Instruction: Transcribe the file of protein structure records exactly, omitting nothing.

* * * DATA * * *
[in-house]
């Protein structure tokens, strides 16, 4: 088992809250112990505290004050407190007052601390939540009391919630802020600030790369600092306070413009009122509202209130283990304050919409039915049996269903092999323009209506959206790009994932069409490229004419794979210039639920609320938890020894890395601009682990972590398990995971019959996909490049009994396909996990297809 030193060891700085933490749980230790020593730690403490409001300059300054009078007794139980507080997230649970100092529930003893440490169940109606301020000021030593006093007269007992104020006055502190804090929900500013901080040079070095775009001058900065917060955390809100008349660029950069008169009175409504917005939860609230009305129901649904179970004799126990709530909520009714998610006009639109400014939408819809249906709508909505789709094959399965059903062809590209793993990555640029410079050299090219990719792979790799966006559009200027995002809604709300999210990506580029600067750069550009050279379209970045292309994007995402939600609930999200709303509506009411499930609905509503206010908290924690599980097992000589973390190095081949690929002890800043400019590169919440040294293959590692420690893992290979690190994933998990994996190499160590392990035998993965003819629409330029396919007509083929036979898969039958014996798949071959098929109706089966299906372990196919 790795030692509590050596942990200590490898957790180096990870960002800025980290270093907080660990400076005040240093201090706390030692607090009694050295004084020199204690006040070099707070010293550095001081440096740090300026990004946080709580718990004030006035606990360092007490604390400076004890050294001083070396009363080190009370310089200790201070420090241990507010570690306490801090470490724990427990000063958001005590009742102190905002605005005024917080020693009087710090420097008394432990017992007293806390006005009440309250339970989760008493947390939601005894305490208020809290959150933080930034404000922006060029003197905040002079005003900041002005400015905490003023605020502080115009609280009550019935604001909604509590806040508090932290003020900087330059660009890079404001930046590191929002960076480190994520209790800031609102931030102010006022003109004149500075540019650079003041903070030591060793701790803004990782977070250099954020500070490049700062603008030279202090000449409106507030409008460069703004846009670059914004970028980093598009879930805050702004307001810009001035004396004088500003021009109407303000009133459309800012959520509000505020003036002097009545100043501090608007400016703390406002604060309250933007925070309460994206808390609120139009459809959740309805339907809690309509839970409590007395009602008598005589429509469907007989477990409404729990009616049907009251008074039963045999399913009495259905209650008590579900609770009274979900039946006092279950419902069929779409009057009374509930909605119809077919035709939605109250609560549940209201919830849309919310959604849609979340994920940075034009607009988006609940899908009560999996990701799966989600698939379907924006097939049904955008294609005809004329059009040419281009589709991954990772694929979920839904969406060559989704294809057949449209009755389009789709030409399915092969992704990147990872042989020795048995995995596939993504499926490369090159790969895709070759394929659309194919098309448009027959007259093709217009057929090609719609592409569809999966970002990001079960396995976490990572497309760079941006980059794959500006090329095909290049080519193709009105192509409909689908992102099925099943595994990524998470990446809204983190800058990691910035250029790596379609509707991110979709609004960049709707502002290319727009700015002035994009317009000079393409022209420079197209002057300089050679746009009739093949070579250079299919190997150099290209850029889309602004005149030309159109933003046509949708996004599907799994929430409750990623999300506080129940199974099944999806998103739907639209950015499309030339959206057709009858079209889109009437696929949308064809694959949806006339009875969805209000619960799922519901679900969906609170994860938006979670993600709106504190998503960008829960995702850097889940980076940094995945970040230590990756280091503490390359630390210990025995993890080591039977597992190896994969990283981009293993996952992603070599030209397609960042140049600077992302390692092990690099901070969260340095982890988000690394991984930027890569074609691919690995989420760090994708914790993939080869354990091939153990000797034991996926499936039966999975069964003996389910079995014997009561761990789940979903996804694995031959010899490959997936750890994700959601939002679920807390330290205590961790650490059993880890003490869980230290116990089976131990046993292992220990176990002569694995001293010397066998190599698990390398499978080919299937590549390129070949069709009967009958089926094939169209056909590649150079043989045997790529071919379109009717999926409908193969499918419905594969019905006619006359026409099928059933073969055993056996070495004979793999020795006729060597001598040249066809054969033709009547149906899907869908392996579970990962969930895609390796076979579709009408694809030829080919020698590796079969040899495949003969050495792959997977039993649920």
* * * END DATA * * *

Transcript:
[in-house]
């Protein structure tokens, strides 16, 4: 088992809250112990505290004050407190007052601390939540009391919630802020600030790369600092306070413009009122509202209130283990304050919409039915049996269903092999323009209506959206790009994932069409490229004419794979210039639920609320938890020894890395601009682990972590398990995971019959996909490049009994396909996990297809 030193060891700085933490749980230790020593730690403490409001300059300054009078007794139980507080997230649970100092529930003893440490169940109606301020000021030593006093007269007992104020006055502190804090929900500013901080040079070095775009001058900065917060955390809100008349660029950069008169009175409504917005939860609230009305129901649904179970004799126990709530909520009714998610006009639109400014939408819809249906709508909505789709094959399965059903062809590209793993990555640029410079050299090219990719792979790799966006559009200027995002809604709300999210990506580029600067750069550009050279379209970045292309994007995402939600609930999200709303509506009411499930609905509503206010908290924690599980097992000589973390190095081949690929002890800043400019590169919440040294293959590692420690893992290979690190994933998990994996190499160590392990035998993965003819629409330029396919007509083929036979898969039958014996798949071959098929109706089966299906372990196919 790795030692509590050596942990200590490898957790180096990870960002800025980290270093907080660990400076005040240093201090706390030692607090009694050295004084020199204690006040070099707070010293550095001081440096740090300026990004946080709580718990004030006035606990360092007490604390400076004890050294001083070396009363080190009370310089200790201070420090241990507010570690306490801090470490724990427990000063958001005590009742102190905002605005005024917080020693009087710090420097008394432990017992007293806390006005009440309250339970989760008493947390939601005894305490208020809290959150933080930034404000922006060029003197905040002079005003900041002005400015905490003023605020502080115009609280009550019935604001909604509590806040508090932290003020900087330059660009890079404001930046590191929002960076480190994520209790800031609102931030102010006022003109004149500075540019650079003041903070030591060793701790803004990782977070250099954020500070490049700062603008030279202090000449409106507030409008460069703004846009670059914004970028980093598009879930805050702004307001810009001035004396004088500003021009109407303000009133459309800012959520509000505020003036002097009545100043501090608007400016703390406002604060309250933007925070309460994206808390609120139009459809959740309805339907809690309509839970409590007395009602008598005589429509469907007989477990409404729990009616049907009251008074039963045999399913009495259905209650008590579900609770009274979900039946006092279950419902069929779409009057009374509930909605119809077919035709939605109250609560549940209201919830849309919310959604849609979340994920940075034009607009988006609940899908009560999996990701799966989600698939379907924006097939049904955008294609005809004329059009040419281009589709991954990772694929979920839904969406060559989704294809057949449209009755389009789709030409399915092969992704990147990872042989020795048995995995596939993504499926490369090159790969895709070759394929659309194919098309448009027959007259093709217009057929090609719609592409569809999966970002990001079960396995976490990572497309760079941006980059794959500006090329095909290049080519193709009105192509409909689908992102099925099943595994990524998470990446809204983190800058990691910035250029790596379609509707991110979709609004960049709707502002290319727009700015002035994009317009000079393409022209420079197209002057300089050679746009009739093949070579250079299919190997150099290209850029889309602004005149030309159109933003046509949708996004599907799994929430409750990623999300506080129940199974099944999806998103739907639209950015499309030339959206057709009858079209889109009437696929949308064809694959949806006339009875969805209000619960799922519901679900969906609170994860938006979670993600709106504190998503960008829960995702850097889940980076940094995945970040230590990756280091503490390359630390210990025995993890080591039977597992190896994969990283981009293993996952992603070599030209397609960042140049600077992302390692092990690099901070969260340095982890988000690394991984930027890569074609691919690995989420760090994708914790993939080869354990091939153990000797034991996926499936039966999975069964003996389910079995014997009561761990789940979903996804694995031959010899490959997936750890994700959601939002679920807390330290205590961790650490059993880890003490869980230290116990089976131990046993292992220990176990002569694995001293010397066998190599698990390398499978080919299937590549390129070949069709009967009958089926094939169209056909590649150079043989045997790529071919379109009717999926409908193969499918419905594969019905006619006359026409099928059933073969055993056996070495004979793999020795006729060597001598040249066809054969033709009547149906899907869908392996579970990962969930895609390796076979579709009408694809030829080919020698590796079969040899495949003969050495792959997977039993649920």